Besides teaching college literature courses, I write creatively, and my debut young adult novel comes out in September.
I am joining the debate on the five-paragraph essay in response to because I think high school and college teachers can work together and set up our students for success—and the five-paragraph essay is setting them up for a really tough time in college.
First, the five-paragraph essay constricts an argument beyond usefulness or interest.
In principle it reminds one of a three-partitioned dinner plate.
However, when eating from a partitioned plate, a diner might have a bite of burger, then a spoonful of baked beans, then back to the burger, and then the macaroni salad.
The palate satisfies its complex needs for texture, taste, choice, and proportion.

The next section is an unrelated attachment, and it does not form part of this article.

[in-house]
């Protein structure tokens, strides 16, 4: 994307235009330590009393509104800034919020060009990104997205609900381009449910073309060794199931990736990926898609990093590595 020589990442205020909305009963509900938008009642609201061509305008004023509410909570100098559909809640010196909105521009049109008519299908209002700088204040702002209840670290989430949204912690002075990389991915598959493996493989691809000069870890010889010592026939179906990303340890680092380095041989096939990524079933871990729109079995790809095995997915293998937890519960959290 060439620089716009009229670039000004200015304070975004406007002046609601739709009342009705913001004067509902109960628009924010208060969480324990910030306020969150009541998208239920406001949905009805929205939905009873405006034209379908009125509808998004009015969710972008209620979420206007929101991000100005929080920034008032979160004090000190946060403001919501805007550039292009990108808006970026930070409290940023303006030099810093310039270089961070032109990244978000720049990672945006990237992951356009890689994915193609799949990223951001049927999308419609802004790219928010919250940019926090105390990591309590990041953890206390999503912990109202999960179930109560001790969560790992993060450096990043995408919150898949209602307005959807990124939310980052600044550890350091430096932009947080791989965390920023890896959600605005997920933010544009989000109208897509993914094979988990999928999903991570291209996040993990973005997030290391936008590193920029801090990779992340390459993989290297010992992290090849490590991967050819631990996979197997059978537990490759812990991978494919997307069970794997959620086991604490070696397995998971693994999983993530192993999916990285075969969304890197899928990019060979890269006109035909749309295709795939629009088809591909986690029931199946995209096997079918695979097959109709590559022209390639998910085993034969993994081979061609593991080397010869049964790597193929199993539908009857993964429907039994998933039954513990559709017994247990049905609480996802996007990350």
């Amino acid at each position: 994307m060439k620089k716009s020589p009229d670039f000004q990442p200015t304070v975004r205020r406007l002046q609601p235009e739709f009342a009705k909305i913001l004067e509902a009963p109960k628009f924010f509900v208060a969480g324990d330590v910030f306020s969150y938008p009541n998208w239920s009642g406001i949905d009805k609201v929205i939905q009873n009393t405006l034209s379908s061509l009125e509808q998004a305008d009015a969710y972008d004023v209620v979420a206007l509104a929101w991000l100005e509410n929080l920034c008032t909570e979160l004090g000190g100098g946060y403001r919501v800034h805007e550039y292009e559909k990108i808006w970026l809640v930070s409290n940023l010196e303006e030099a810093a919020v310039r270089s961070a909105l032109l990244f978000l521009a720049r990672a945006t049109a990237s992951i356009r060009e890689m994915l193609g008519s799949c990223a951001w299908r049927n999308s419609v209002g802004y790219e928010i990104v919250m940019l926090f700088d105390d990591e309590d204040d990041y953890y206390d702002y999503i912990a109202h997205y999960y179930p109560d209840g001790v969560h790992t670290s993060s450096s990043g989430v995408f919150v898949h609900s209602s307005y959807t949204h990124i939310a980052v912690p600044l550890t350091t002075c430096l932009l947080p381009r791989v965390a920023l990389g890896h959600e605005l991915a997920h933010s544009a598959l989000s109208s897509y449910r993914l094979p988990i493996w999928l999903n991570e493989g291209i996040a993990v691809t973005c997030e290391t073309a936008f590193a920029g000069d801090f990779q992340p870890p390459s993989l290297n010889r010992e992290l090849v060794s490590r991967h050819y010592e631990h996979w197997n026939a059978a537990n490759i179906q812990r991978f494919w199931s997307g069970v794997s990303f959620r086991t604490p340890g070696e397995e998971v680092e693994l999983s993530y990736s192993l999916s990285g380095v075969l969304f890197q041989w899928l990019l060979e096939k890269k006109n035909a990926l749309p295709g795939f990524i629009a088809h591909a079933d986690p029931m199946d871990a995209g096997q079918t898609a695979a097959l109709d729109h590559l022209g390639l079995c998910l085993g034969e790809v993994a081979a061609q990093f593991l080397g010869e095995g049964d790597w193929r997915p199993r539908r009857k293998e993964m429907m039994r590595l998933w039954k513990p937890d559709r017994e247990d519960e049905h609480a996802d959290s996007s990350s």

It would be better to cut one’s toenails, because at least the repetitive task of clipping toenails results in feet more comfortably suited to sneakers, allowing for greater movement in this world.
The five-paragraph essay, by contrast, cuts all mirth and merit and motion from ideas until there is nothing to stand upon at all, leaving reader and writer alike flat on their faces.
Even the most gifted writer cannot sound witty in a five-paragraph essay, which makes one wonder why experts assign novice writers this task.
High school students suffer to learn this form, only to be sternly reprimanded by college professors who insist that writers actually say something.